Francisco Liriano Injury Jeopardizes the Pittsburgh Pirates' 2013 Rotation

Andrew Kaufman@akaufman23Senior Analyst IJanuary 9, 2013

CHICAGO, IL - SEPTEMBER 7:  Starting pitcher Francisco Liriano #58 of the Chicago White Sox walks up the mound during the sixth inning against the Kansas City Royals at U.S. Cellular Field on September 7, 2012 in Chicago, Illinois.  (Photo by Brian Kersey/Getty Images)
Brian Kersey/Getty Images

News today involving a potential injury to Francisco Liriano, which could result in the Pittsburgh Pirates deciding not to finalize his contract offer, represents a potentially large setback for the Bucs.

Not only would an injury to Liriano negate one of the Pirates' key offseason acquisitions, but the timing of the injury gives the Bucs limited strategic flexibility.

When the Pirates agreed to terms with Liriano, several pitchers remained available who would command a similar salary. Liriano arguably possessed the highest upside among pitchers remaining on the market, and it seems like the Pirates focused on him pretty early on in free agency.

Yet they no longer have the option of going back and pursuing those players who have now signed with other teams, even if they have Liriano's money to spend all over again.

Indeed, the Pirates also cannot ask for Joel Hanrahan back from the Red Sox. There is a clear case to be made for the Bucs making the trade even without the salary savings gained from dealing Hanrahan, but using that saved money to sign Liriano was an additional coup that may now never be realized.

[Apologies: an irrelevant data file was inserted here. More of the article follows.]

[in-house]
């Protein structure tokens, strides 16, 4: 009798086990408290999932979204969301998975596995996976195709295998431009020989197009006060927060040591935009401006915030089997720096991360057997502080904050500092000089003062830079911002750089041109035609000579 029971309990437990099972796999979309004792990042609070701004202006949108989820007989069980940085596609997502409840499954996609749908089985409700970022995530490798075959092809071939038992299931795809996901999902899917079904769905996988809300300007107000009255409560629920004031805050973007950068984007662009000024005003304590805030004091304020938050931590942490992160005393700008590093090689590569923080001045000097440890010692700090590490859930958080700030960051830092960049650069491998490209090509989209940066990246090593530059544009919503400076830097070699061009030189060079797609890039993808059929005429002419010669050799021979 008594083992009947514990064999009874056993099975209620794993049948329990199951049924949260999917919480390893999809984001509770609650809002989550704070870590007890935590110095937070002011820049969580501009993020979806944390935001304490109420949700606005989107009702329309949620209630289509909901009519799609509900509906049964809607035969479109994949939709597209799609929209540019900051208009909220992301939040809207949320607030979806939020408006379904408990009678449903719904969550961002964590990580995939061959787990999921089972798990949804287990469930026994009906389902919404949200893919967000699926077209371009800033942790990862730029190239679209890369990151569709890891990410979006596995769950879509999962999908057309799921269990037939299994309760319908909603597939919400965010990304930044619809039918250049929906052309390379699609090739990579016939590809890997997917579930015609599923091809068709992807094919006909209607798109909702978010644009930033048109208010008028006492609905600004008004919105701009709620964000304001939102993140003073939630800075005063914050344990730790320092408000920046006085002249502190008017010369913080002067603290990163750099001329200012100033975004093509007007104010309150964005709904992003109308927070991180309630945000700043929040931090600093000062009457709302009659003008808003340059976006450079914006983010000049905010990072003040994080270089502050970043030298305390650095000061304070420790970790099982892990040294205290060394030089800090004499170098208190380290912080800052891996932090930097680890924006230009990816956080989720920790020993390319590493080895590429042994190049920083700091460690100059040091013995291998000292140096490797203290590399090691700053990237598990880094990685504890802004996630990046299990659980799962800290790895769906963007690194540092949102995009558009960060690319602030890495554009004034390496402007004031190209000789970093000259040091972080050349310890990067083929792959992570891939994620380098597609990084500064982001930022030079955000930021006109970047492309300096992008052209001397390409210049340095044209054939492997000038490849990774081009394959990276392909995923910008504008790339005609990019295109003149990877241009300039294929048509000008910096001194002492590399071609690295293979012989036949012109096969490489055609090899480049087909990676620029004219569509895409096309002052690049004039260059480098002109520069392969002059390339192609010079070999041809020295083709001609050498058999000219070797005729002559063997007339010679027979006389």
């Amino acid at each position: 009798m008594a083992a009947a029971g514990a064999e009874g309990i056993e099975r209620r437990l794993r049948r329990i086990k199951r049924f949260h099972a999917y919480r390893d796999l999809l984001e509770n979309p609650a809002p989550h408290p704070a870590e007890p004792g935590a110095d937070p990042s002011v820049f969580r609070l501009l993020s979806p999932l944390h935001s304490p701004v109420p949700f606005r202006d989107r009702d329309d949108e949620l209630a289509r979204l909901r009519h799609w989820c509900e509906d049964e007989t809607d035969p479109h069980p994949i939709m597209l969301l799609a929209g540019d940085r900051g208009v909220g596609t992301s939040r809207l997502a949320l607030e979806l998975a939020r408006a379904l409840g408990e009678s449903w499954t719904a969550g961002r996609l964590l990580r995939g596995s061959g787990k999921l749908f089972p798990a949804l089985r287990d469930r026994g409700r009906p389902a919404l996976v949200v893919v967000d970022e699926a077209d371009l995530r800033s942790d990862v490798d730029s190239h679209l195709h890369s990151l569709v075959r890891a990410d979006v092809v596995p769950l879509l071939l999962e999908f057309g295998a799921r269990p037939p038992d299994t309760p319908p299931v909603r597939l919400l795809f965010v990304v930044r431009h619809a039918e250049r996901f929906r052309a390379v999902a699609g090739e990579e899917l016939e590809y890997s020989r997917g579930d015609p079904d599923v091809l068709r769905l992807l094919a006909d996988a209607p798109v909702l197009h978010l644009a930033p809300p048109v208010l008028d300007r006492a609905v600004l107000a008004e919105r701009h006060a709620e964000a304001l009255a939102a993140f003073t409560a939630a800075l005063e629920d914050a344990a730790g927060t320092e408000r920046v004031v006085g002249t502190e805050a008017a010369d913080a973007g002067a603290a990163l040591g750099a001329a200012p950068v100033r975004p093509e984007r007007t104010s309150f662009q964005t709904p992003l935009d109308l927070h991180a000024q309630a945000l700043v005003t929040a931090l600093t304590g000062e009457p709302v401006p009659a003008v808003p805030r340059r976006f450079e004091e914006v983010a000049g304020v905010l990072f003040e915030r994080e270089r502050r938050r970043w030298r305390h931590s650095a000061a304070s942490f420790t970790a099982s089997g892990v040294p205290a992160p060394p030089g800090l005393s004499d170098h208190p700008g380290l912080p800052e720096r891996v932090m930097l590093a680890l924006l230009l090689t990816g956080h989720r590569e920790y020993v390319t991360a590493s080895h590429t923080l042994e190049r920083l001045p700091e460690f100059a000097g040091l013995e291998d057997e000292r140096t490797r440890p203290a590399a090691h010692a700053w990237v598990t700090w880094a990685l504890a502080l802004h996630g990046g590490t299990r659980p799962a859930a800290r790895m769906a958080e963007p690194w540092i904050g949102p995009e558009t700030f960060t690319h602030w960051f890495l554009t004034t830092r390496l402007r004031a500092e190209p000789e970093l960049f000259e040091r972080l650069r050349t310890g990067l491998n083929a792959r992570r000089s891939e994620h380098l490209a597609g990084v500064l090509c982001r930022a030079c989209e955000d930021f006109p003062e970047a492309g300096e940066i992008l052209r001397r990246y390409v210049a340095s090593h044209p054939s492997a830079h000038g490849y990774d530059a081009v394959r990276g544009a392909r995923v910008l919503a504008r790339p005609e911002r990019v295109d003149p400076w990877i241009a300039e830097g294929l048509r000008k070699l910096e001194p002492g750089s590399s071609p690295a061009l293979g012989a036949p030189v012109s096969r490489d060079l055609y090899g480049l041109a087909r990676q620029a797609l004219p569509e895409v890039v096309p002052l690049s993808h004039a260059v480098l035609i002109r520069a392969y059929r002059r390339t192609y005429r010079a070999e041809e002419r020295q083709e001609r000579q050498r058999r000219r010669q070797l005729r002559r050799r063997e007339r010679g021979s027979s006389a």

Of course, given the lack of details surrounding Liriano's injury, there is still a decent chance he will be in Pittsburgh next year. All we really know is that the injury primarily affects his non-throwing arm, which in and of itself is a good fact. It also appears that the Pirates have not ruled out signing Liriano despite the injury.

So it is a bit early to identify potential "Liriano replacements," though it's worth noting that the longer this situation drags on, the less options there will be available to the Bucs if they choose to go in another direction.

It is not comforting to hear Neal Huntington talk about how happy the Pirates are with their internal rotation options when discussing Liriano.

Liriano may still end up in Pittsburgh, and this incident may very well be forgotten altogether. But the Pirates appeared to enter the offseason with a pretty specific strategy, and at the moment, a large wrench has been thrown into their plans.